Advertisement

The Multifunctional TES-Façade Joint

  • Stefan Loebus
  • Stephan Ott
  • Stefan Winter
Part of the RILEM Bookseries book series (RILEM, volume 9)

Short Summary

In comparison to a demolition of existing buildings with severe technical deficits, usually the retrofitting of buildings is more effective in order to prepare them for low energy consumption and new necessities as communication and media connection or HVAC-installation (Heat, Ventilation and Air-Conditioning). Prefabricated retrofit solutions are developed throughout Europe to enable higher levels of industrialization in building envelope modernization and hence additionally improvements in energy efficiency. Five years of experience and a reasonable number of demonstrations done with timber-based element system (TES) façades show tendencies for best-practice building construction.

This paper focuses on the jointing between single façade elements and the connection of those elements to the existing building. Being a crucial construction detail within the TES-façade, the joint area shall meet various requirements and challenges, from load bearing over hygro-thermal to fire safety functionality. The results of in-depth construction detailing lay out the requirements and principles of the TES joint.

Keywords

Energy efficiency refurbishment façade construction timber construction prefabrication fire safety building envelope 

Preview

Unable to display preview. Download preview PDF.

Unable to display preview. Download preview PDF.

References

  1. 1.
    TES ENERGYFACADE: TES EnergyFaçade–prefabricated timber based building system for improving the energy efficiency of the building envelope, Period from 01/2008 to 12/2009, funded by BMBF, represented by PTJ, http://www.tesenergyfacade.com
  2. 2.
    Larsen, K.E., Lattke, F., Ott, S., Winter, S.: Surveying and digital workflow in energy performance retrofit projects using prefabricated elements. Automation in Construction 20(8), 999–1011 (2011), doi:10.1016/j.autcon.2011.04.001CrossRefGoogle Scholar
  3. 3.
    Davidson, C.H.: The challenge of organizational design for manufactured construction. Construction Innovation. Information, Process, Management 9(1), 42–57 (2009), doi: 10.1108/147141709109315342009Google Scholar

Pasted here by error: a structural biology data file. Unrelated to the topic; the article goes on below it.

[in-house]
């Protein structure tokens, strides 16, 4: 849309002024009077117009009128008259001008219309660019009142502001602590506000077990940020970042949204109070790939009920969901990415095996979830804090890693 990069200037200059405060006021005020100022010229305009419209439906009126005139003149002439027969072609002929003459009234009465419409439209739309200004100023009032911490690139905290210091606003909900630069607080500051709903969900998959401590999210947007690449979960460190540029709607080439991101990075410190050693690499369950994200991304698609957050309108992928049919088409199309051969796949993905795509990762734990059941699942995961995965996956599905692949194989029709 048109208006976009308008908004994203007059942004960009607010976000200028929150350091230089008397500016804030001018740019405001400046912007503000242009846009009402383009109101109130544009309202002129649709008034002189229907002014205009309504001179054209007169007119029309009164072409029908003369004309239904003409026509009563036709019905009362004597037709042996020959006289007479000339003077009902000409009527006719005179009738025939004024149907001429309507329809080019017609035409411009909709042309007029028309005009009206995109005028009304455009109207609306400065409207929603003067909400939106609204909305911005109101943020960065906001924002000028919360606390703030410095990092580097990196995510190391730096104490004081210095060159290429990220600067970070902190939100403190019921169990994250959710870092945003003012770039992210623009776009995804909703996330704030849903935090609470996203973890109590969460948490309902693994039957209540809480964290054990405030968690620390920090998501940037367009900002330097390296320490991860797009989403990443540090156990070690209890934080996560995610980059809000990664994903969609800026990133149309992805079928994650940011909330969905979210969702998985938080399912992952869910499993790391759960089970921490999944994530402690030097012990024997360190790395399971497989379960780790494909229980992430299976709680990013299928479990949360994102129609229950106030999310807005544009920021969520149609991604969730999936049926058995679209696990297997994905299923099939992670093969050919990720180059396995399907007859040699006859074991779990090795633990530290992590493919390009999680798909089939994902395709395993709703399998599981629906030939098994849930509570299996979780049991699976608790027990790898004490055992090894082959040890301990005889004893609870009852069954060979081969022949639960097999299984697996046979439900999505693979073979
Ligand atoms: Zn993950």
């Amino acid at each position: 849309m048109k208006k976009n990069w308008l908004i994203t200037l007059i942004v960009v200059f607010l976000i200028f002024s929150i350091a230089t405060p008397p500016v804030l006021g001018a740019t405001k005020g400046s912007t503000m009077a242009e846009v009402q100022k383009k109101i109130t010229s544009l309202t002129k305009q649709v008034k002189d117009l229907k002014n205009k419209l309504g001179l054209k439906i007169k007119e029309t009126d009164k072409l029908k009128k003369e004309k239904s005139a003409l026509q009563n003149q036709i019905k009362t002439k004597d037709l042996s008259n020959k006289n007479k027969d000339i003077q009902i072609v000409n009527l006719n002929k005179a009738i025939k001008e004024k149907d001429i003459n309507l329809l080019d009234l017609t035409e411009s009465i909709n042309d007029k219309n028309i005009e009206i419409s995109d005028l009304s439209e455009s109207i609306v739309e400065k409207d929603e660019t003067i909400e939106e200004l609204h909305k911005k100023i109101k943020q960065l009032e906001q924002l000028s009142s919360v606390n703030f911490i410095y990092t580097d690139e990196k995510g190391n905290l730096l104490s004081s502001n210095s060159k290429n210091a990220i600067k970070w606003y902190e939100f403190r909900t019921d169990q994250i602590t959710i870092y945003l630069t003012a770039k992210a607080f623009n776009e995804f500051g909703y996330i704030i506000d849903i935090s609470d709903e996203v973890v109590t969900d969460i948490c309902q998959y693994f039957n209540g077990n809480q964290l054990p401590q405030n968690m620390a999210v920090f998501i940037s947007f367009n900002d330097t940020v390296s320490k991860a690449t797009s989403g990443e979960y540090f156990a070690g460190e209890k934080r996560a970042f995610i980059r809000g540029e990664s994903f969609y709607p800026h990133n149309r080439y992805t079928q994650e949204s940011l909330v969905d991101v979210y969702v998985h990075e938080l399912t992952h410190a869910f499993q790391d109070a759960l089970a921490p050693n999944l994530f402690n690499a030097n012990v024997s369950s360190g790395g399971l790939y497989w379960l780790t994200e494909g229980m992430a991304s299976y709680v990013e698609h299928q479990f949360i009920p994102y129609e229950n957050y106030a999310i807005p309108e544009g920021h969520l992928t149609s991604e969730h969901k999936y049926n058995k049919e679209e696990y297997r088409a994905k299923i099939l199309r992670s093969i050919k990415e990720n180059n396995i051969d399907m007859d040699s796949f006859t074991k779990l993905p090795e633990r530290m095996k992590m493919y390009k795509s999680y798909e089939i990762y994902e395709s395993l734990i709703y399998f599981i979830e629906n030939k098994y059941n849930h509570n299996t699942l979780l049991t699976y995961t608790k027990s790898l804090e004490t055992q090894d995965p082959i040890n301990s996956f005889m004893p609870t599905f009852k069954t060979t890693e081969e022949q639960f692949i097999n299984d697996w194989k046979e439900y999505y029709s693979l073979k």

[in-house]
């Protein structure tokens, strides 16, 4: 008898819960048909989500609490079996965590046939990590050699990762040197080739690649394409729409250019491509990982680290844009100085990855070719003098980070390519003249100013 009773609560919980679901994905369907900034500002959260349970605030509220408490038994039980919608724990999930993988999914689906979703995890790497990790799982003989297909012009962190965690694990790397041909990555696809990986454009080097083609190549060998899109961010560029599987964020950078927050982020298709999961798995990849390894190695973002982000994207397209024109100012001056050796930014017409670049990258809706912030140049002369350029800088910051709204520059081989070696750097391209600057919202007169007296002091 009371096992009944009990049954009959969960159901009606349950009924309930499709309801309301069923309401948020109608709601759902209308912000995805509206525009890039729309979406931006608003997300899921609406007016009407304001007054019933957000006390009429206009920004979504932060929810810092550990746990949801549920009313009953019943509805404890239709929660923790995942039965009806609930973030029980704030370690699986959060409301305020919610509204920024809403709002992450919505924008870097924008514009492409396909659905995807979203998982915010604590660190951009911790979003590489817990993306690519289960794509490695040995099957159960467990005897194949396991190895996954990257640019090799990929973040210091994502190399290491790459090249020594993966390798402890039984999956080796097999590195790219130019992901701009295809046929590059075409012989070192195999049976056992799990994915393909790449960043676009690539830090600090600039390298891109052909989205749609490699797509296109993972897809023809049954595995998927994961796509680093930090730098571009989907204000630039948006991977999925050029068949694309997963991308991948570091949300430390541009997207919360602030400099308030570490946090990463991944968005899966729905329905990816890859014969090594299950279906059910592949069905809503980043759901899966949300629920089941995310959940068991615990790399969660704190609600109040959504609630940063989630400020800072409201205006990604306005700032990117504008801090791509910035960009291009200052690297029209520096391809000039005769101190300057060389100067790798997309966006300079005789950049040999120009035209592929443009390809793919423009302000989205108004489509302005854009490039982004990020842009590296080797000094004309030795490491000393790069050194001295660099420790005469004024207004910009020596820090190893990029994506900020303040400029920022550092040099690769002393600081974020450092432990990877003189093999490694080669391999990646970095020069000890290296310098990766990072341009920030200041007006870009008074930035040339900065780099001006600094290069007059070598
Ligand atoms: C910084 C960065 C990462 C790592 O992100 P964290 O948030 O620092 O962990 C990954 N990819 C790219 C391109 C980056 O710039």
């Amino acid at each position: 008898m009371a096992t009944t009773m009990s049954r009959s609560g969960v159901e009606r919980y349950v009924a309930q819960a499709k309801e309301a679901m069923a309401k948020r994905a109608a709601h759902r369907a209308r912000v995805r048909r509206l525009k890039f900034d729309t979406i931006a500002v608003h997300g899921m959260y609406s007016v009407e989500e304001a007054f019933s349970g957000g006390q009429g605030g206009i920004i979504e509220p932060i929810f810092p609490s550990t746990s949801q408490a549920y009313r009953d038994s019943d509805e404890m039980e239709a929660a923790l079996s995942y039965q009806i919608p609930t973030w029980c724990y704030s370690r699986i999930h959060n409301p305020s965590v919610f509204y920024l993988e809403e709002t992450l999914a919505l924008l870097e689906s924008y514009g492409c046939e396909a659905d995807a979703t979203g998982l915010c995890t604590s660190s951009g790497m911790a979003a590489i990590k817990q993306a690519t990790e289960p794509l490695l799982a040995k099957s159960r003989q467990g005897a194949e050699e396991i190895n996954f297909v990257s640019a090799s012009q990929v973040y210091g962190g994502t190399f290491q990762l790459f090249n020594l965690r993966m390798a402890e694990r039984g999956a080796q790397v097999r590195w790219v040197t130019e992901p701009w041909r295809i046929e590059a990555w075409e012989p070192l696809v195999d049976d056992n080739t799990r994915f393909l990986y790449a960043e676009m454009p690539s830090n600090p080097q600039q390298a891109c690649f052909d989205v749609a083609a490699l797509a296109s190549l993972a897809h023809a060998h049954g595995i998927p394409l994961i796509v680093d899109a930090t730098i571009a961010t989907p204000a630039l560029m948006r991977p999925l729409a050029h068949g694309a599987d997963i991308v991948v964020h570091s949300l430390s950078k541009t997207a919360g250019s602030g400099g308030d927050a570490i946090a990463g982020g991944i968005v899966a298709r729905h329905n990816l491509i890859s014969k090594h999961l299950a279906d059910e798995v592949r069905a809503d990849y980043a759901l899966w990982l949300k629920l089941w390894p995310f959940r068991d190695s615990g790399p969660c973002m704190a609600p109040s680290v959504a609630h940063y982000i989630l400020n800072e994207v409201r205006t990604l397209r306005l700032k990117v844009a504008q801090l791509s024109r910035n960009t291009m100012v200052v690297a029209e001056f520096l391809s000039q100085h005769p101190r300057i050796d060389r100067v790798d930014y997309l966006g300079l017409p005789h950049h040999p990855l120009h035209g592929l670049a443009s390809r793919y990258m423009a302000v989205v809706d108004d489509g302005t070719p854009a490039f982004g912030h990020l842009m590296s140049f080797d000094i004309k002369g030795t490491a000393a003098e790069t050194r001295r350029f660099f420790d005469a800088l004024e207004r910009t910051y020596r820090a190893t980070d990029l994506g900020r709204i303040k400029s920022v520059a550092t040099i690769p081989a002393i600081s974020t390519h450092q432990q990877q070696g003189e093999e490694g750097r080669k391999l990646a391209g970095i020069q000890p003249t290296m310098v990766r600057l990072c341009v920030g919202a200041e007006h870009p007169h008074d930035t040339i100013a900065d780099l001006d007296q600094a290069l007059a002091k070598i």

4. 4.
    Jensen, P., Olofsson, T., Johnsson, H.: Configuration through the parameterization of building components. Automation in Construction 23, 1–8 (2012), doi:10.1016/j.autcon.2011.11.016CrossRefGoogle Scholar
  5. 5.
    Ott, S., Loebus, S., Winter, S.: Vorgefertigte Holzfassadenelemente in der energetischen Modernisierung. Bautechnik 90(1), 26–33 (2013), doi:10.1002/ bate.201330024Google Scholar
  6. 6.
    Lattke, F., Ott, S., Winter, S.: TES EnergyFaçade - Innovative vorgefertigte Fassadenelemente aus Holz. Holzbau (dnq) 3 (2011)Google Scholar
  7. 7.
    Lattke, F., Ott, S., Winter, S.: TES EnergyFacade – Vorfertigung bei der energetischen Sanierung. In: Bautechnik – Innovative Fassadentechnik, vol. 88(9). Ernst & Sohn Verlag, BerlinGoogle Scholar
  8. 8.
    Kolb, J.: Holzbau mit System – Tragkonstruktion und Schichtaufbau der Bauteile. Birkhäuser, Basel (2007)CrossRefGoogle Scholar
  9. 9.
    Hubweber, et al.: Holzrahmenbau. Holzbau Handbuch. In: Holzabsatzfonds (ed.) Informationsdienst Holz. Reihe 1, T. 1, Folge 1, Bonn (2008) ISSN 0466-2114Google Scholar
  10. 10.
    DIN 68800-2:2012-02 Wood Preservation. Part 2: Preventive constructional measures in buildings. Beuth Verlag, Berlin (2012)Google Scholar
  11. 11.
    DIN 68800-1:2011-10 Wood Preservation. Part 1: General. Beuth Verlag, Berlin (2011)Google Scholar
  12. 12.
    EN 335:2006-10: Durability of wood and wood-based products – Definition of use classes. XXX Verlag, City (2006)Google Scholar
  13. 13.
    E2REBUILD: Industrialised energy efficient retrofitting of residential buildings in cold climates, Period from 01/2011 to 06/2014, funded by the EU within the Seventh Framework Program (FP7), http://www.e2rebuild.eu
  14. 14.
    HTO Research Report HTO TP2 (High-Tech-Offensive Bavaria, Subproject 2), Brandsicherheit im mehrgeschossigem Holzbau, TU München (2009) Google Scholar
  15. 15.
    HTO Research Report HTO TP 11 (High-Tech-Offensive Bavaria, Subproject 11), Mechanismen der Brandweiterleitung bei Gebäuden in Holzbauweise, TU München (2009) Google Scholar

Copyright information

© RILEM 2014

Authors and Affiliations

  1. 1.Chair of Timber Structures and Building ConstructionTU MünchenMünchenGermany

Personalised recommendations